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  • Planthopper - (Acanalonia conica)

    Planthopper - (Acanalonia conica)

    Planthoppers are well-camouflaged in the leafy foliage that they feed on, jumping from one plant to another with ease and speed.


    Picture of Planthopper
    Staff Writer (6/19/2017): Planthoppers look a lot like Leafhoppers, but they have fewer leg spines and more interesting heads. Their bodies are shaped like wedges or half-circles. They and bright green and resemble leaves, even down to the 'veins'. They are agile jumpers and leap from plant to plant to feed on them. They also quickly hop away from perceived danger.

    Adults feed on the juices of plants. A tropical species from the same family was thought to glow in the dark and were hence called Lanternflies, but none of these insects are luminous. The name stuck despite the fact.

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    Details of the:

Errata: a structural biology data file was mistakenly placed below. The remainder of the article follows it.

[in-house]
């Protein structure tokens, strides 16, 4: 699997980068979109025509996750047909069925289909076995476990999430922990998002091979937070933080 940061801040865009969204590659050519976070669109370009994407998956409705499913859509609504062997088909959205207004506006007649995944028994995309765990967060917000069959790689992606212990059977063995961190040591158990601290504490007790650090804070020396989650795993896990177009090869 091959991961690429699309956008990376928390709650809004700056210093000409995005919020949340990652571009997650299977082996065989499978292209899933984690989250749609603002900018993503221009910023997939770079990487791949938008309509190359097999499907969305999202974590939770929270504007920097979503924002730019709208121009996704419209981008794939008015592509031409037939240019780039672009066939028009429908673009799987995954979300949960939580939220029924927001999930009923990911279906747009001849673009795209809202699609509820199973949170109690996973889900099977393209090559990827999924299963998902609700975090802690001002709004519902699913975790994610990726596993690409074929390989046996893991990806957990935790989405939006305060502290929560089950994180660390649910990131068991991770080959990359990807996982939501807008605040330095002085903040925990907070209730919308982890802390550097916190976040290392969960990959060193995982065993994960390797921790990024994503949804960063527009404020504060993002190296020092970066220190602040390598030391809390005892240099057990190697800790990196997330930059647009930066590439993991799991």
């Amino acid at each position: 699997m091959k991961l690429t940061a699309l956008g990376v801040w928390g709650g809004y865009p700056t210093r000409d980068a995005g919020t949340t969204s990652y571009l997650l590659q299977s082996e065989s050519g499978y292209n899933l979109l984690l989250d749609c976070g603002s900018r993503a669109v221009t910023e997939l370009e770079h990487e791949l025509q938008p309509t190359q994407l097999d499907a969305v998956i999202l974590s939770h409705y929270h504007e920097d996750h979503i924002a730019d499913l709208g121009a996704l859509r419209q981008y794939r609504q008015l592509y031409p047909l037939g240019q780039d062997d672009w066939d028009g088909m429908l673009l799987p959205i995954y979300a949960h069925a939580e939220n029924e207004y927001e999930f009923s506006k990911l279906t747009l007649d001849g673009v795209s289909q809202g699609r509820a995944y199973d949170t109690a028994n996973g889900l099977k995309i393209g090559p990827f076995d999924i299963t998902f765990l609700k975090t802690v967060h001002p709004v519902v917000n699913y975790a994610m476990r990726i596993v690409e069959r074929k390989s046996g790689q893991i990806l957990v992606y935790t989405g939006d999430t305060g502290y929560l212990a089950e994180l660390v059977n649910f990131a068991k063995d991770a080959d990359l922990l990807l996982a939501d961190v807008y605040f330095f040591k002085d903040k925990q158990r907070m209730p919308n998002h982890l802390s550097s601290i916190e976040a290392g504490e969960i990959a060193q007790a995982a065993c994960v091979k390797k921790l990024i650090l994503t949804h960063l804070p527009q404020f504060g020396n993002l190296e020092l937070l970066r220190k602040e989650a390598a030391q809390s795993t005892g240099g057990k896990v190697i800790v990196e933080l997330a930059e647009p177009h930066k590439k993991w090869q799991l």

Planthopper


    Category: Cicada and Planthopper
    Common name: Planthopper
    Scientific Name: Acanalonia conica
    Other Names: Lanternfly

    Taxonomy:
      Kingdom: Animalia
       Phylum: Arthropoda
        Class: Insecta
         Order: Hemiptera
          Family: Acanaloniidae
           Genus: Acanalonia
            Species: conica





    Size (Adult, Length): 12mm to 40mm (0.47in to 1.57in)

    Identifying Colors: green, white

    Additional Descriptors: leaf, flat, jumping, flying


    North American Reach (Though Not Limited To*): Alabama; Connecticut; Delaware; Florida; Georgia; Illinois; Indiana; Iowa; Kentucky; Louisiana; Maine; Maryland; Massachusetts; Michigan; Minnesota; Mississippi; Missouri; New Hampshire; New Jersey; New Mexico; New York; North Carolina; North Dakota; Ohio; Oklahoma; Pennsylvania; Rhode Island; South Carolina; South Dakota; Tennessee; Texas; Vermont; Virginia; West Virginia; Wisconsin


    * Keep in mind that an insect's reach is not limited by lines on a map and therefore may appear in areas/regions/states beyond those listed above.





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